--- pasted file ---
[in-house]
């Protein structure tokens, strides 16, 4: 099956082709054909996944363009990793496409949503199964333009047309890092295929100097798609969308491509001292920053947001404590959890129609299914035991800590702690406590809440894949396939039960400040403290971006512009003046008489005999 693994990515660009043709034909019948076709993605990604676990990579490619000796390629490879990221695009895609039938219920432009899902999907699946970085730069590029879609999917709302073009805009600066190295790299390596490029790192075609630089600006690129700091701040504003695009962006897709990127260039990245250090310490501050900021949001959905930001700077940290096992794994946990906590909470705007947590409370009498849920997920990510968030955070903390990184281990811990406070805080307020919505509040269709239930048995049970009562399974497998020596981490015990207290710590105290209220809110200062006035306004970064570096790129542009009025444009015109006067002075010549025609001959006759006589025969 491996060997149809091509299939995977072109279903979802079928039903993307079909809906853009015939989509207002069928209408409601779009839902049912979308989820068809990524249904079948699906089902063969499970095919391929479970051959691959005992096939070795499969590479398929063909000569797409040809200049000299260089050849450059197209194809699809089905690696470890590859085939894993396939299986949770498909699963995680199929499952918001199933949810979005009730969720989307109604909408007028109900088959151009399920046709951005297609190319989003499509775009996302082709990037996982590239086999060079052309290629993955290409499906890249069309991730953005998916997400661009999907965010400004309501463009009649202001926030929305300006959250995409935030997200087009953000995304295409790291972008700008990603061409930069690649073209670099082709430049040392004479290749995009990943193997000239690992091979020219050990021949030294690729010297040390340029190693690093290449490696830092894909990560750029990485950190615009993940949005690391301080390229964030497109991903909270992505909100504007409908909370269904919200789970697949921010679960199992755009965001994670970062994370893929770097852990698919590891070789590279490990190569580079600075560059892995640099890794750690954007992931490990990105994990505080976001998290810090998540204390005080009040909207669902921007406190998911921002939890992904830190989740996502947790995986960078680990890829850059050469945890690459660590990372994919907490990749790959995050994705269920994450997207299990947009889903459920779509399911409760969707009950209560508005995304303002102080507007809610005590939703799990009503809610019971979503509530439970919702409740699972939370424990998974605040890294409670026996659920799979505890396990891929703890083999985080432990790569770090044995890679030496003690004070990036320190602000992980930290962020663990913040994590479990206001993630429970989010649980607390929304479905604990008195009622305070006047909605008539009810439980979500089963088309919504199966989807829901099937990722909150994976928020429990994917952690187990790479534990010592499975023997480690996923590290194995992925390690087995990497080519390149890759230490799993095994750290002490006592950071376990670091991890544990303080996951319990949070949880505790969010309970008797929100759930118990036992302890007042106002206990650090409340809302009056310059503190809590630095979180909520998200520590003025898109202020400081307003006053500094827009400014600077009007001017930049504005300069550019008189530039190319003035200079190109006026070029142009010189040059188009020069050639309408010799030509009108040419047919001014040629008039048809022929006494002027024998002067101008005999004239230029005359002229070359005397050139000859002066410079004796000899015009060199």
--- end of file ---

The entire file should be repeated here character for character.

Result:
[in-house]
């Protein structure tokens, strides 16, 4: 099956082709054909996944363009990793496409949503199964333009047309890092295929100097798609969308491509001292920053947001404590959890129609299914035991800590702690406590809440894949396939039960400040403290971006512009003046008489005999 693994990515660009043709034909019948076709993605990604676990990579490619000796390629490879990221695009895609039938219920432009899902999907699946970085730069590029879609999917709302073009805009600066190295790299390596490029790192075609630089600006690129700091701040504003695009962006897709990127260039990245250090310490501050900021949001959905930001700077940290096992794994946990906590909470705007947590409370009498849920997920990510968030955070903390990184281990811990406070805080307020919505509040269709239930048995049970009562399974497998020596981490015990207290710590105290209220809110200062006035306004970064570096790129542009009025444009015109006067002075010549025609001959006759006589025969 491996060997149809091509299939995977072109279903979802079928039903993307079909809906853009015939989509207002069928209408409601779009839902049912979308989820068809990524249904079948699906089902063969499970095919391929479970051959691959005992096939070795499969590479398929063909000569797409040809200049000299260089050849450059197209194809699809089905690696470890590859085939894993396939299986949770498909699963995680199929499952918001199933949810979005009730969720989307109604909408007028109900088959151009399920046709951005297609190319989003499509775009996302082709990037996982590239086999060079052309290629993955290409499906890249069309991730953005998916997400661009999907965010400004309501463009009649202001926030929305300006959250995409935030997200087009953000995304295409790291972008700008990603061409930069690649073209670099082709430049040392004479290749995009990943193997000239690992091979020219050990021949030294690729010297040390340029190693690093290449490696830092894909990560750029990485950190615009993940949005690391301080390229964030497109991903909270992505909100504007409908909370269904919200789970697949921010679960199992755009965001994670970062994370893929770097852990698919590891070789590279490990190569580079600075560059892995640099890794750690954007992931490990990105994990505080976001998290810090998540204390005080009040909207669902921007406190998911921002939890992904830190989740996502947790995986960078680990890829850059050469945890690459660590990372994919907490990749790959995050994705269920994450997207299990947009889903459920779509399911409760969707009950209560508005995304303002102080507007809610005590939703799990009503809610019971979503509530439970919702409740699972939370424990998974605040890294409670026996659920799979505890396990891929703890083999985080432990790569770090044995890679030496003690004070990036320190602000992980930290962020663990913040994590479990206001993630429970989010649980607390929304479905604990008195009622305070006047909605008539009810439980979500089963088309919504199966989807829901099937990722909150994976928020429990994917952690187990790479534990010592499975023997480690996923590290194995992925390690087995990497080519390149890759230490799993095994750290002490006592950071376990670091991890544990303080996951319990949070949880505790969010309970008797929100759930118990036992302890007042106002206990650090409340809302009056310059503190809590630095979180909520998200520590003025898109202020400081307003006053500094827009400014600077009007001017930049504005300069550019008189530039190319003035200079190109006026070029142009010189040059188009020069050639309408010799030509009108040419047919001014040629008039048809022929006494002027024998002067101008005999004239230029005359002229070359005397050139000859002066410079004796000899015009060199």